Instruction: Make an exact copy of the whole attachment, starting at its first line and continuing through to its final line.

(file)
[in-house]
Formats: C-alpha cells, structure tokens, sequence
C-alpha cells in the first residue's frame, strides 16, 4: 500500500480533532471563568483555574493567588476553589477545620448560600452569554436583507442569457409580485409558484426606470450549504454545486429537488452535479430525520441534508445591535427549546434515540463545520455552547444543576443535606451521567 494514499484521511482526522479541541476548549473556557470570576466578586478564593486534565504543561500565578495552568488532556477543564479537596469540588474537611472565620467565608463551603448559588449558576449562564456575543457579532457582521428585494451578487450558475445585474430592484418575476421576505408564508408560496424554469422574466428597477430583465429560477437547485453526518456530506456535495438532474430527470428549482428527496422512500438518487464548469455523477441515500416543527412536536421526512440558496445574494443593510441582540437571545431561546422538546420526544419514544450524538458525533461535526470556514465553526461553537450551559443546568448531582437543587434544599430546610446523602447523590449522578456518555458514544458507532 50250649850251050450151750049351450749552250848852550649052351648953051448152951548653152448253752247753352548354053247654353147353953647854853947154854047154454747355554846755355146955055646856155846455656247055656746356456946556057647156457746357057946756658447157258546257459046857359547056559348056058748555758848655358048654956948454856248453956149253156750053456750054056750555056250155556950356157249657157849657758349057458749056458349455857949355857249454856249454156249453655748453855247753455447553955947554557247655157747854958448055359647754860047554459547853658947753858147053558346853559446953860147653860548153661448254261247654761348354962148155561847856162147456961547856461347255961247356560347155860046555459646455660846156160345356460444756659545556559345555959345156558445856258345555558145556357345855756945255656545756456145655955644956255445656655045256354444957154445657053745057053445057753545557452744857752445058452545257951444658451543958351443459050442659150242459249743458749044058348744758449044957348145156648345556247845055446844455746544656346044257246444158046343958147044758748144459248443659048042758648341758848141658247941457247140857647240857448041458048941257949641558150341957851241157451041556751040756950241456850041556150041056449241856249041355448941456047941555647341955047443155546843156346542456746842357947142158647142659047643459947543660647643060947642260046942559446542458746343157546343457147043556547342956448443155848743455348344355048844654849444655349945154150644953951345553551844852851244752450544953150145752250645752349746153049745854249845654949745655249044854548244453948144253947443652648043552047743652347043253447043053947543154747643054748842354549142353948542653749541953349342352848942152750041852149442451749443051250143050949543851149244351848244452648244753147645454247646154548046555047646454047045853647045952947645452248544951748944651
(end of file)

[in-house]
Formats: C-alpha cells, structure tokens, sequence
C-alpha cells in the first residue's frame, strides 16, 4: 500500500480533532471563568483555574493567588476553589477545620448560600452569554436583507442569457409580485409558484426606470450549504454545486429537488452535479430525520441534508445591535427549546434515540463545520455552547444543576443535606451521567 494514499484521511482526522479541541476548549473556557470570576466578586478564593486534565504543561500565578495552568488532556477543564479537596469540588474537611472565620467565608463551603448559588449558576449562564456575543457579532457582521428585494451578487450558475445585474430592484418575476421576505408564508408560496424554469422574466428597477430583465429560477437547485453526518456530506456535495438532474430527470428549482428527496422512500438518487464548469455523477441515500416543527412536536421526512440558496445574494443593510441582540437571545431561546422538546420526544419514544450524538458525533461535526470556514465553526461553537450551559443546568448531582437543587434544599430546610446523602447523590449522578456518555458514544458507532 50250649850251050450151750049351450749552250848852550649052351648953051448152951548653152448253752247753352548354053247654353147353953647854853947154854047154454747355554846755355146955055646856155846455656247055656746356456946556057647156457746357057946756658447157258546257459046857359547056559348056058748555758848655358048654956948454856248453956149253156750053456750054056750555056250155556950356157249657157849657758349057458749056458349455857949355857249454856249454156249453655748453855247753455447553955947554557247655157747854958448055359647754860047554459547853658947753858147053558346853559446953860147653860548153661448254261247654761348354962148155561847856162147456961547856461347255961247356560347155860046555459646455660846156160345356460444756659545556559345555959345156558445856258345555558145556357345855756945255656545756456145655955644956255445656655045256354444957154445657053745057053445057753545557452744857752445058452545257951444658451543958351443459050442659150242459249743458749044058348744758449044957348145156648345556247845055446844455746544656346044257246444158046343958147044758748144459248443659048042758648341758848141658247941457247140857647240857448041458048941257949641558150341957851241157451041556751040756950241456850041556150041056449241856249041355448941456047941555647341955047443155546843156346542456746842357947142158647142659047643459947543660647643060947642260046942559446542458746343157546343457147043556547342956448443155848743455348344355048844654849444655349945154150644953951345553551844852851244752450544953150145752250645752349746153049745854249845654949745655249044854548244453948144253947443652648043552047743652347043253447043053947543154747643054748842354549142353948542653749541953349342352848942152750041852149442451749443051250143050949543851149244351848244452648244753147645454247646154548046555047646454047045853647045952947645452248544951748944651